I’ll start with the kids because they are my main compadres on this. When someone says, “Hey, you want to take on Mary Poppins?” I’m like, “Yeah!” And then you realize that all of your scenes are with children. Actually, our kids are particularly brilliant and it’s been wonderful and quite moving to see them grow up in this experience and become real pros. Even Joel [Dawson] who wasn’t even eight when we started rehearsing, he was really young and hadn’t done anything before and having to be told, “This is a mark, you have to take your mark. You have to look here because of continuity.” Can you imagine hearing of that as a kid? Because he is such a bright boy, he has grasped it and he really is that character. So he has got this vibrancy to him as a person, and he is bonkers as well, he is absolutely mad. This boy’s imagination is incredible.

But It is Also an Adaptation of the Other Books

While Mary Poppins Returns frequently nods to the original film and exists in the same continuity, the production was not shy about utilizing the work of author P.L. Travers to fill out the story and the cast. As Platt explained:

We went right to the source, we went to P.L. Travers. And it turns out that P.L. Travers wrote eight books, and the original film really capitalizes on only one of the books. And what we found in her books was really a treasure trove of new characters and episodes. And we realized that we could bring the sequel, our own version and our own story, an original story of Mary Poppins all these years later in a very exciting way, but that we could draw upon the original source which is P.L. Travers.

The result is a remix of sorts, a “greatest hits” of Travers’ writing that borrows bits from across her entire work as everyone saw fit. Platt elaborated:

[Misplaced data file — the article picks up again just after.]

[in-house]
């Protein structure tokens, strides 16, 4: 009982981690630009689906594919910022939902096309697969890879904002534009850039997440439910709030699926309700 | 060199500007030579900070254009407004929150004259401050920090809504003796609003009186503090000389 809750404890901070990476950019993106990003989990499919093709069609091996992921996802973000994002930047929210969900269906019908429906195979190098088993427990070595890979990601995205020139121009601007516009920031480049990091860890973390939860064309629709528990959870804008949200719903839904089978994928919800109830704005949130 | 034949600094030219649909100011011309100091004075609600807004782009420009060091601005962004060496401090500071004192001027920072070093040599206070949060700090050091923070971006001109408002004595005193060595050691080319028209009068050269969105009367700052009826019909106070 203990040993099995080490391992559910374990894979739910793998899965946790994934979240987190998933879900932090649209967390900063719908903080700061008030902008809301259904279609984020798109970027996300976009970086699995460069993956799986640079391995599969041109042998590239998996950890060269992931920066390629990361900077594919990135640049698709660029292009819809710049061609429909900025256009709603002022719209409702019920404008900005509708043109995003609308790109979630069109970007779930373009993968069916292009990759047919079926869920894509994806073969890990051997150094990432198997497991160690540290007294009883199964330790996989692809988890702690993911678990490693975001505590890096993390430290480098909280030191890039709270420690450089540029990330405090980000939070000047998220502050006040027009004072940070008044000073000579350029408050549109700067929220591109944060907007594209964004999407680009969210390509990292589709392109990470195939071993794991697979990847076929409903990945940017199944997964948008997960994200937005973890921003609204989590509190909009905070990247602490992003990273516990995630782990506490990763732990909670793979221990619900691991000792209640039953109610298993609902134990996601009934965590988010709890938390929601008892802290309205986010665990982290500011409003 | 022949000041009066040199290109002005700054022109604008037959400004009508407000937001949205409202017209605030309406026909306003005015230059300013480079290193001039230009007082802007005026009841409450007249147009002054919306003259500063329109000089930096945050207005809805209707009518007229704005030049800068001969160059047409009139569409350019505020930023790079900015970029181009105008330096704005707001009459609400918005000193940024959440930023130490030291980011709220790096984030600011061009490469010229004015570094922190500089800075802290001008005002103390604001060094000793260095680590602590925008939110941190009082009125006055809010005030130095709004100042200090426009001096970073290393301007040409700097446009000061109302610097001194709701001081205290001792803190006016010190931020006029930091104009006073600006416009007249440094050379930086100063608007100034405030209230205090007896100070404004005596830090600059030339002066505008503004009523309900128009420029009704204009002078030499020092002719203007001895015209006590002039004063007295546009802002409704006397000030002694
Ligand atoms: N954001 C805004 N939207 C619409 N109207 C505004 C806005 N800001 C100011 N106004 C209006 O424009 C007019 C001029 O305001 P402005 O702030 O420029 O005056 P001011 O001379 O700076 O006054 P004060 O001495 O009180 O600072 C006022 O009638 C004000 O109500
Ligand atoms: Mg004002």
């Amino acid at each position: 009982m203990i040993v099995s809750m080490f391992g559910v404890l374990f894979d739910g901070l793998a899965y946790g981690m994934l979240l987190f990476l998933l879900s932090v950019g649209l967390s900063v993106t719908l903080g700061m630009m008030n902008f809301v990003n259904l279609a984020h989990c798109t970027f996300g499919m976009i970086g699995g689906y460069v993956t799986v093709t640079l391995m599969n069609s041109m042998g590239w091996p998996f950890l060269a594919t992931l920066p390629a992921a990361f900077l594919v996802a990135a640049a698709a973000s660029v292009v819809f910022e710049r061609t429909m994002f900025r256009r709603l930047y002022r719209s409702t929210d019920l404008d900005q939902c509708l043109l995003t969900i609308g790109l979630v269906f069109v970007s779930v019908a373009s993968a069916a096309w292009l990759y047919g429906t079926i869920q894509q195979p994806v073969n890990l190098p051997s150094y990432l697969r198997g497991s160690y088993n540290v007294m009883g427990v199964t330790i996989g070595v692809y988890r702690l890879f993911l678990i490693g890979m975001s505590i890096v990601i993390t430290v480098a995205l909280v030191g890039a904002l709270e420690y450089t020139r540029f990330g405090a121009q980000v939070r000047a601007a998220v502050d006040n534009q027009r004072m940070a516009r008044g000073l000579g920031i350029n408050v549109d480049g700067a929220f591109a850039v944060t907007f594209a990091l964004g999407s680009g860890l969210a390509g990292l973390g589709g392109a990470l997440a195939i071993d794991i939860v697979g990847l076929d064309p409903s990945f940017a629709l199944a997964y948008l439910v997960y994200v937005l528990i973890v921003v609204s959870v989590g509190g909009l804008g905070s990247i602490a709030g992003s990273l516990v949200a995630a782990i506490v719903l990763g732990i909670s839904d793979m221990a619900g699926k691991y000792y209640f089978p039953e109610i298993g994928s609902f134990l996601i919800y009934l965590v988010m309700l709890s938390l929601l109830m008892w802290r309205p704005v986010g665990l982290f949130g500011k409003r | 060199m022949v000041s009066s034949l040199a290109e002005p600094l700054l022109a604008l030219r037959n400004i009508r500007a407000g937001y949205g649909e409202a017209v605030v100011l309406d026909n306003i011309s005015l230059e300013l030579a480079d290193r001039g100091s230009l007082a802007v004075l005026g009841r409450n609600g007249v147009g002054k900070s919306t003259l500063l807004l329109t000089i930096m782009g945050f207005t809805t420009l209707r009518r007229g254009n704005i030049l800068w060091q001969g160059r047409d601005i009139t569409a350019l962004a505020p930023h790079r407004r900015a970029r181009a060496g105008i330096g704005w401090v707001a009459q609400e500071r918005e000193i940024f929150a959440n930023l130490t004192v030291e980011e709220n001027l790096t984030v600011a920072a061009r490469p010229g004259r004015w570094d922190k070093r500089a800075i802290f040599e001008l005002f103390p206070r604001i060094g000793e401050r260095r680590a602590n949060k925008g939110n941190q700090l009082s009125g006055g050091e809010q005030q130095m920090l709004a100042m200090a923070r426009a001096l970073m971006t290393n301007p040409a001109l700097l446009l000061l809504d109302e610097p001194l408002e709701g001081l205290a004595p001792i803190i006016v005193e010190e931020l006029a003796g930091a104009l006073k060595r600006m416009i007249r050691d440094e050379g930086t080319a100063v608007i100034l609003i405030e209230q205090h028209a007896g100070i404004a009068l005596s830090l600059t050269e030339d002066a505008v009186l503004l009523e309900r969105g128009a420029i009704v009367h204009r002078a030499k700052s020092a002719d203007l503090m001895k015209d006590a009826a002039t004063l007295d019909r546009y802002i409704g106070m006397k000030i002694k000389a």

You know, we took from a number of them, actually. Because the books are in some ways a collection of episodes and adventures, and so we plucked some from various books and drew upon a number of them actually.

Fans of Travers’ work may be thrilled to know that the legendary Angela Lansbury is playing The Balloon Lady in Mary Poppins Returns. But regular ol’ movie fans will be excited by the mere presence of the great Meryl Streep. The three-time Oscar winner plays Topsy, a “fix-it shop owner” whose store is filled with assorted kick-knacks and items. We were able to tour this set and it quickly became apparent that this was no ordinary shop – everything was upside down. Literally. As Myhre explained as we navigated the surreal, wondrous, and entirely space:

The first Monday of every month, her entire house turns upside down. So I was reading that we needed to have Mary and Jack and the kids interact with an upside down fix it shop that would have not hundreds of things in it, but thousands of thousands of maybe ten thousand things in it. So if you can come up and take a peek at the illustrations, the lower one shows this upside down room, so the ceiling with the chandeliers are all down and the floor with the carpets and pianos and everything being fixed is up high. So we first started looking at this, most people were saying, ‘Well, we’ll probably do this in CG. We’ll probably shoot this in a big green-screen room.’ But Rob and I said, No, let’s actually build it. So we actually built a set that has thousands of things bolted to the ceiling and a set that Mary Poppins could look into that could have her looking down into the room…so she and the kids have to get into the room. So she steps on upside down shelves and walks across an upside down fireplace. 

Of course, the set was built to be large enough for a big musical number.

Emily Blunt Was the First Choice for the New Mary Poppins